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Dominic P.





Joined: 20 Feb 2012

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PostPosted: Sat 07 Apr, 2012 4:33 am    Post subject: Variations with Medieval fighting techniques         Reply with quote

Hi I have never personally trained in any form of WMA but am aware that there are a number of different manuals from the Medieval period. The vast majority of which seem to come from Germany. I have also been informed though that there is a 15th century English manual, on the use of the Longsword.

This has me wondering how different are the German, Italian and English techniques for the Longsword? Also how can these differences, if they are any major ones be applied to other weapons and techniques? Such as the use of a sword and buckler say by a Swedish or English Knight when compared to that of a German knight. Lastly Is it know if such differences would show up on solely a personal level or if they would show up at a national level?

Thank you for taking the time to read my post.
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Craig Johnson
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Location: Minneapolis, MN, USA
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PostPosted: Sat 07 Apr, 2012 7:12 am    Post subject: Context and Tradition         Reply with quote

Hi Dominic

Good question and one that is still being understood in the fullness of its meaning by researchers today. While we have divided these in the groups you describe by nationality, these national groups where not how people from that period would have described themselves at all. The medieval person saw their identities more in relation to their local or home region than the nation state. In fact the concept of Germany or Italy or England as countries in the way we use the terms would not fit at all.

So I think it would be a better description to look at the martial arts of the period as a series of traditions i.e. Lichtenauer, and that these traditions where more of an interwoven ball of threads that would be knotted together in one spot and far apart in others. The core principles of many of these threads would be spots where they meet. Other points would be where a teacher or student made connections between different traditions. We know this occurred as several of the manuals tell us the master being described learned from many sources. Some in a line of teachers others in studying many different threads and then creating their own synthesis.

The quality or depth of this training would be another important factor. We know from descriptions that most locals would have their local master teaching and this would be down to a very local and probably amateur level. In larger communities one might be able to make a living doing Martial instruction though we see many of the Masters of that day being folks who had "real jobs" in the modern sense, as well. At any given point I think it would be difficult to think of fighters being grouped in any style by nationality. It would be much more a organic mix of student and teacher, school, experience and traditions of learning sword play. Where any given group of users would fall in that mix would be very unstructured.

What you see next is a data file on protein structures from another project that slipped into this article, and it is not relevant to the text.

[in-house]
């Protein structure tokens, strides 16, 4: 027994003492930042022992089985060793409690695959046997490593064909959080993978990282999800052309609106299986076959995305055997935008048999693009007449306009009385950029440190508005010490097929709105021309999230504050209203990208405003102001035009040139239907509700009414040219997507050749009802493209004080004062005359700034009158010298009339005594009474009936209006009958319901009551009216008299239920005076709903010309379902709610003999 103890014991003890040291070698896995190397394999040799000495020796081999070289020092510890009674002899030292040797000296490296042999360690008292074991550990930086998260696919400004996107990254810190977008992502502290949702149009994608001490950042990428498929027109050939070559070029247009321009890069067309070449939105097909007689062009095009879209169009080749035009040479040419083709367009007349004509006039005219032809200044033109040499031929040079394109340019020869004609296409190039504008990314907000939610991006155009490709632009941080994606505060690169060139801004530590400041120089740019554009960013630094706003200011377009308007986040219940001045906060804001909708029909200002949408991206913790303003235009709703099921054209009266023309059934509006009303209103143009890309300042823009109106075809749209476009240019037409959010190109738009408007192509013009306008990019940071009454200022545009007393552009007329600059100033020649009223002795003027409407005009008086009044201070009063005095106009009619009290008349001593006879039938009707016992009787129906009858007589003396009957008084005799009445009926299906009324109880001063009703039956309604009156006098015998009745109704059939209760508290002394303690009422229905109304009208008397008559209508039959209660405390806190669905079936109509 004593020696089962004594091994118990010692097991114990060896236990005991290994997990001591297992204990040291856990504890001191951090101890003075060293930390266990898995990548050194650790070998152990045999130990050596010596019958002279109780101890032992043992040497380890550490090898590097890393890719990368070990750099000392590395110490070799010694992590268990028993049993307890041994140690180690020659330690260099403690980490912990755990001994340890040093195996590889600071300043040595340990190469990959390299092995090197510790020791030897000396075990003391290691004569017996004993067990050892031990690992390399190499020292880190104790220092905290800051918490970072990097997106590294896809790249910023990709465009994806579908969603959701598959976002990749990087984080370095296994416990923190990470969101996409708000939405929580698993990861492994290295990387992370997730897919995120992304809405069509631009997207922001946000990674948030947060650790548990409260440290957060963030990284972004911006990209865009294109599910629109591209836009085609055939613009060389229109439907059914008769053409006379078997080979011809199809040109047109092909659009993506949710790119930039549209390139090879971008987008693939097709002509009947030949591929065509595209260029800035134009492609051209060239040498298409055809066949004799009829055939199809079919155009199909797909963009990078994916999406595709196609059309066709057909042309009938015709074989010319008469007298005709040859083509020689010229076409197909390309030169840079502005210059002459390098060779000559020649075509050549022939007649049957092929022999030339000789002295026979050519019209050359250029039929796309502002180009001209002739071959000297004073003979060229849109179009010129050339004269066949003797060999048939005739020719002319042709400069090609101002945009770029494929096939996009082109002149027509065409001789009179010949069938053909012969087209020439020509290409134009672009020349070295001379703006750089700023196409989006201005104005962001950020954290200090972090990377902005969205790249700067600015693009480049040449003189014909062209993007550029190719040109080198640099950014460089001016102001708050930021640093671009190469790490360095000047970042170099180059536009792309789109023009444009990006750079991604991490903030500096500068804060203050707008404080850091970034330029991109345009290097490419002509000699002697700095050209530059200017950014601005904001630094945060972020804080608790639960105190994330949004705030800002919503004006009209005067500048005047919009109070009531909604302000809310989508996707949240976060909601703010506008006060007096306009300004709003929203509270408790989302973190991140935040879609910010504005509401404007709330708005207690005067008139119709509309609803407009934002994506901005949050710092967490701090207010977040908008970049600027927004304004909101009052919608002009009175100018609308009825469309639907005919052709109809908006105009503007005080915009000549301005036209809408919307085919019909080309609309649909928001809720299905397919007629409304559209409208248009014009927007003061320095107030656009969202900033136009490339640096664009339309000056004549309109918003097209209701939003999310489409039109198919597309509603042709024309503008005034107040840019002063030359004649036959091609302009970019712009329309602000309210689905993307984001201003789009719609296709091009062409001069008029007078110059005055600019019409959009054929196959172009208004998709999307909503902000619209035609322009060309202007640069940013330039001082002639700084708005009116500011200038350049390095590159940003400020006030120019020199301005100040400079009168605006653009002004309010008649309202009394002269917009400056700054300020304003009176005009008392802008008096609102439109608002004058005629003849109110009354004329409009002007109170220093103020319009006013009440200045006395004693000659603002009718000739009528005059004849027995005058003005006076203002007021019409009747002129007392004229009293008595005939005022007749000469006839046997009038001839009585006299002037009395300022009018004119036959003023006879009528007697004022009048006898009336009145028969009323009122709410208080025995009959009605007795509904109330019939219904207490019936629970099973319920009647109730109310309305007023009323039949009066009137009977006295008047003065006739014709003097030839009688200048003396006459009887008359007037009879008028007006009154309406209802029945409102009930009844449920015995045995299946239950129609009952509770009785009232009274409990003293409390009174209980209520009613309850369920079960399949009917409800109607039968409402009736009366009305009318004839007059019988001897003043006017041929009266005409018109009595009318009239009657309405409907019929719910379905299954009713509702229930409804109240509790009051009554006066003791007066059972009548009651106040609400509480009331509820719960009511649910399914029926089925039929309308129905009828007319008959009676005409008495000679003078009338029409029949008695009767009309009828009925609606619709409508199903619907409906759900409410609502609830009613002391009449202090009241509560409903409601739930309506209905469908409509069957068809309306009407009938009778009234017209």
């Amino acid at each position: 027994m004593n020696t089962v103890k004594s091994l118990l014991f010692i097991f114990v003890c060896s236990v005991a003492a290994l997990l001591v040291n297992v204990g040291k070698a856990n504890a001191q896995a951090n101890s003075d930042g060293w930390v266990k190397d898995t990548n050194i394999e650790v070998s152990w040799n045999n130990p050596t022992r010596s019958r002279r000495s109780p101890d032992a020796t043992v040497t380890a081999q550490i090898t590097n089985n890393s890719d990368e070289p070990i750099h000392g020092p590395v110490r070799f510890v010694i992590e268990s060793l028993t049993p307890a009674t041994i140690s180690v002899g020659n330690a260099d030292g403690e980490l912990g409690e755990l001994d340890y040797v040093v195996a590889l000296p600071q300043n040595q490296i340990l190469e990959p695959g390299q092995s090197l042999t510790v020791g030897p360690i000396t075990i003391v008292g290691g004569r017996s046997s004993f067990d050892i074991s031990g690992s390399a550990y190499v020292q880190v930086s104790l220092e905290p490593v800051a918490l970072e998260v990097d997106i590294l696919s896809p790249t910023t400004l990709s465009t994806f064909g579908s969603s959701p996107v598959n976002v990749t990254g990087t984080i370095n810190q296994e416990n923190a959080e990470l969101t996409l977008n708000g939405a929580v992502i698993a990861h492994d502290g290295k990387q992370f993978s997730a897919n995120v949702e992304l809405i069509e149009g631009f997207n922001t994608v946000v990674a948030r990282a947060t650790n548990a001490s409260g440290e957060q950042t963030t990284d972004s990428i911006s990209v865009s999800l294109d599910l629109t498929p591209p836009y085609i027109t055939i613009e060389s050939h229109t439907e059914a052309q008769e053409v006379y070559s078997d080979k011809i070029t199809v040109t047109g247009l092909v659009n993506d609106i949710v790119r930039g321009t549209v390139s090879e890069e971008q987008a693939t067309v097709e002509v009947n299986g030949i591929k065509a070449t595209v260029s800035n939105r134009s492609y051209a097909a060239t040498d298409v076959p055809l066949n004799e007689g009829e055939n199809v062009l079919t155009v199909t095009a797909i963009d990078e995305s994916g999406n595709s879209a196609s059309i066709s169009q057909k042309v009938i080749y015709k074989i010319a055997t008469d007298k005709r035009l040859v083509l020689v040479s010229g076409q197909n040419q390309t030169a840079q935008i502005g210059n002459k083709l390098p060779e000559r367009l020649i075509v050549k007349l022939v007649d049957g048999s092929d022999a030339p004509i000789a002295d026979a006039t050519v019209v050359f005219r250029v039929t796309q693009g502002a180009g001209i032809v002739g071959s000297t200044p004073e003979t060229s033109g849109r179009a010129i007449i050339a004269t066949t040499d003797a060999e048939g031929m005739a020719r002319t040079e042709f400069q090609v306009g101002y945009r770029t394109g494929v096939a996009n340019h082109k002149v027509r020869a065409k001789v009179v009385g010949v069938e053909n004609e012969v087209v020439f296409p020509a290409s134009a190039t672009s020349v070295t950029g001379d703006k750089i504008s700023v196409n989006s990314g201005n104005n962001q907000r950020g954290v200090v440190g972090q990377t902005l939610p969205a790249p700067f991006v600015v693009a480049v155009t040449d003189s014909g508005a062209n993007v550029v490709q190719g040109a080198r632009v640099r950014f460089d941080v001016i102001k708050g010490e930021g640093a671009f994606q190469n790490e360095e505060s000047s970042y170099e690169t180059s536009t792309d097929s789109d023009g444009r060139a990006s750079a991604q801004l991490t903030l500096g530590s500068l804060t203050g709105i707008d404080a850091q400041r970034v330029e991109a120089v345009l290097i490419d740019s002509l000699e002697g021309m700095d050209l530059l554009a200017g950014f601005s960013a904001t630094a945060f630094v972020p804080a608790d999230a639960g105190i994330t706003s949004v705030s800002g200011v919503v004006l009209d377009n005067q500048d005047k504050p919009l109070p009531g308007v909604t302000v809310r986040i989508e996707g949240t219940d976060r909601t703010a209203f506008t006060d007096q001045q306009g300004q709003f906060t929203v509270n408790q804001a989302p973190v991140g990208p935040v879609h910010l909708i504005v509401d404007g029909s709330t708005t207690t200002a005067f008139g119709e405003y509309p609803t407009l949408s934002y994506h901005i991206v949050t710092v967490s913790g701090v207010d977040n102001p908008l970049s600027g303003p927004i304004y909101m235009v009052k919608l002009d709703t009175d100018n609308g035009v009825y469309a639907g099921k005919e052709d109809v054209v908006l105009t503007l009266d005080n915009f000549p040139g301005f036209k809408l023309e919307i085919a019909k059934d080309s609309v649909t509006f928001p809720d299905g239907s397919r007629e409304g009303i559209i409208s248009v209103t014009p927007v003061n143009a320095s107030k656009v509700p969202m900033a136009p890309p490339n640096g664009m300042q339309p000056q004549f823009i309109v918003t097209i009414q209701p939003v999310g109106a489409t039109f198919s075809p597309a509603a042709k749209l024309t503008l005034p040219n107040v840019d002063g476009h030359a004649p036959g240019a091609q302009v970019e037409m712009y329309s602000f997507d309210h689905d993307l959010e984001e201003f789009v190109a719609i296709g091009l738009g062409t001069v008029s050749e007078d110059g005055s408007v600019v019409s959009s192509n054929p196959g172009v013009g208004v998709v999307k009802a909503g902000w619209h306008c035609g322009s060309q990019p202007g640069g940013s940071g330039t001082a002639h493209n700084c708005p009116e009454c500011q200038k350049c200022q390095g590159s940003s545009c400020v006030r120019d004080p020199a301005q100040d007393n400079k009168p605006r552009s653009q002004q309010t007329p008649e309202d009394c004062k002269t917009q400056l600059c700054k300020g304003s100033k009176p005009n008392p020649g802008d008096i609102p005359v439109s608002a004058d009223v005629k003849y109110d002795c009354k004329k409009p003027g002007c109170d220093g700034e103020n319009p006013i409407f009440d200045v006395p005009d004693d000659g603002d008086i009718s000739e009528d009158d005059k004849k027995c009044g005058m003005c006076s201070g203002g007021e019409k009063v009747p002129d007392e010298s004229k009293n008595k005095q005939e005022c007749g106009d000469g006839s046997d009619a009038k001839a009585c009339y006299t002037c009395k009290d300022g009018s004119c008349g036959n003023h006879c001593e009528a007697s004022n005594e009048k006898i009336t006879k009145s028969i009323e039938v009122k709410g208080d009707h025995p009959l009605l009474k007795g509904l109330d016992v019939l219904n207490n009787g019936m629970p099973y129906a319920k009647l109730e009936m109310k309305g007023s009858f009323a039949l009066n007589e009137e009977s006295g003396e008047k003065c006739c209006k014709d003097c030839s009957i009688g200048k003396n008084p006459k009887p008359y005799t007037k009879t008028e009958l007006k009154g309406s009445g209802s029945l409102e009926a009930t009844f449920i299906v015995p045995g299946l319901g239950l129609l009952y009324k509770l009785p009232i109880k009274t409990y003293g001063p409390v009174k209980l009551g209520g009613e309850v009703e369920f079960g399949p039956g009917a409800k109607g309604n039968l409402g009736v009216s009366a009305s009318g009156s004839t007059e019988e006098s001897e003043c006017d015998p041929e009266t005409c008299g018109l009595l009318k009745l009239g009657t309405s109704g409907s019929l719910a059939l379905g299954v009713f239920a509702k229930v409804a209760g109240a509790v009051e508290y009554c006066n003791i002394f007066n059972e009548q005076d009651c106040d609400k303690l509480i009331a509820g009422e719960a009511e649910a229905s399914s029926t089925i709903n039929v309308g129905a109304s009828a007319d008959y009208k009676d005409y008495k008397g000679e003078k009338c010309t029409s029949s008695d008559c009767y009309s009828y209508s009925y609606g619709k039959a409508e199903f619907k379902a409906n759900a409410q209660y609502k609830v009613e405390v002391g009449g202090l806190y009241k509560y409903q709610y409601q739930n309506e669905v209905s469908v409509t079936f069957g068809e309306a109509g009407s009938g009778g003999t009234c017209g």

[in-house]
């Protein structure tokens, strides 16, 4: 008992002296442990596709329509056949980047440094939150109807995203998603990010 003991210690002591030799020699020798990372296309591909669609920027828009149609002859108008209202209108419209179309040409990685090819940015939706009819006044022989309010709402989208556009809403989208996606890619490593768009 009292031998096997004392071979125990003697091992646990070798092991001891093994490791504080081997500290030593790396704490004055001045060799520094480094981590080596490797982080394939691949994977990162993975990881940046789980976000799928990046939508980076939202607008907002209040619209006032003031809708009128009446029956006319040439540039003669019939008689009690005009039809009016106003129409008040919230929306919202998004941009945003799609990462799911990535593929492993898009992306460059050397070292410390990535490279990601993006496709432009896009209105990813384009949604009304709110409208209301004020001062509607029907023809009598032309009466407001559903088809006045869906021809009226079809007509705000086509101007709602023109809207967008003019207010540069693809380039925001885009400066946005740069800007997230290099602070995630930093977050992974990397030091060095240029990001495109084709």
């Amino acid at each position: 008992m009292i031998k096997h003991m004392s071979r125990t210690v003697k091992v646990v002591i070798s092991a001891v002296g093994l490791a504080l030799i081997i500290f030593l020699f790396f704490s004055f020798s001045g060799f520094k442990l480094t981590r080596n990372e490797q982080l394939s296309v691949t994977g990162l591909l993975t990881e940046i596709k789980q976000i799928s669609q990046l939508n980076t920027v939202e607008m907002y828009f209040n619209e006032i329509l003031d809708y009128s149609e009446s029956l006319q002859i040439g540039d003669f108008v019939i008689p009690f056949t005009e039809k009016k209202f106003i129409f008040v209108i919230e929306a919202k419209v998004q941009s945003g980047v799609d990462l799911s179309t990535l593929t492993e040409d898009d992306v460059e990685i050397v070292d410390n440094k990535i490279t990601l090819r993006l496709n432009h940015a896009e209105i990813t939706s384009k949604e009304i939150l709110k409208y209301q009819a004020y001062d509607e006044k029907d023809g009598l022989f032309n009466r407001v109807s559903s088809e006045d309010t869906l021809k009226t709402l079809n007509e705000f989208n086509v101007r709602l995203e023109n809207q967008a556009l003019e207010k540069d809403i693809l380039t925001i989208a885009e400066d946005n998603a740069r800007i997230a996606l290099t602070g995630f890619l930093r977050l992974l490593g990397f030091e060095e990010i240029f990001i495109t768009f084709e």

Hope that helps.

Craig
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Dominic P.





Joined: 20 Feb 2012

Posts: 12

PostPosted: Wed 11 Apr, 2012 4:09 pm    Post subject:         Reply with quote

Hi sorry about the delay in responding.

Thank you for the very detailed and informative response.

Am I understanding correctly that each community of a reasonable size would have had some sort of, if not professional then knowledgeable instructor who may have taken on the role as a secondary profession/role? If so this would certainly seem to suggest far more possibility for variety , than I originally thought.
Are there any books which you know of , that cover the teaching of such techniques rather than the techniques themselves? As i would certainly like to increase my knowledge on the subject; as it seems to be rather diverse in teaching methods.
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Craig Shackleton




Location: Ottawa, Canada
Joined: 20 Apr 2004
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PostPosted: Thu 12 Apr, 2012 5:23 am    Post subject:         Reply with quote

I don't know of much information being out there dedicated specifically to methods of teaching in a historical context. There are several modern teaching of historical swordplay books and articles, but we don't have very much information on how they trained at the time.

However, it is my belief that some of the teaching methodology is encoded into the historical manuals, in terms of how the plays and techniques and information are organized. I personally believe that Liechtenauer's verse is not intended to help a student remember techniques as much as it is intended to help teachers remember their lesson plans. I have also heard that Fiore's manuscripts are laid out like memory palaces, my guess being for more or less the same reason.

Joachim Meyer gives more information than the earlier sources on training and practice, and there are scattered bits on general fitness etc. for earlier stuff.

If you find more information on historical teaching methodology, I would love to hear about it.

Ottawa Swordplay
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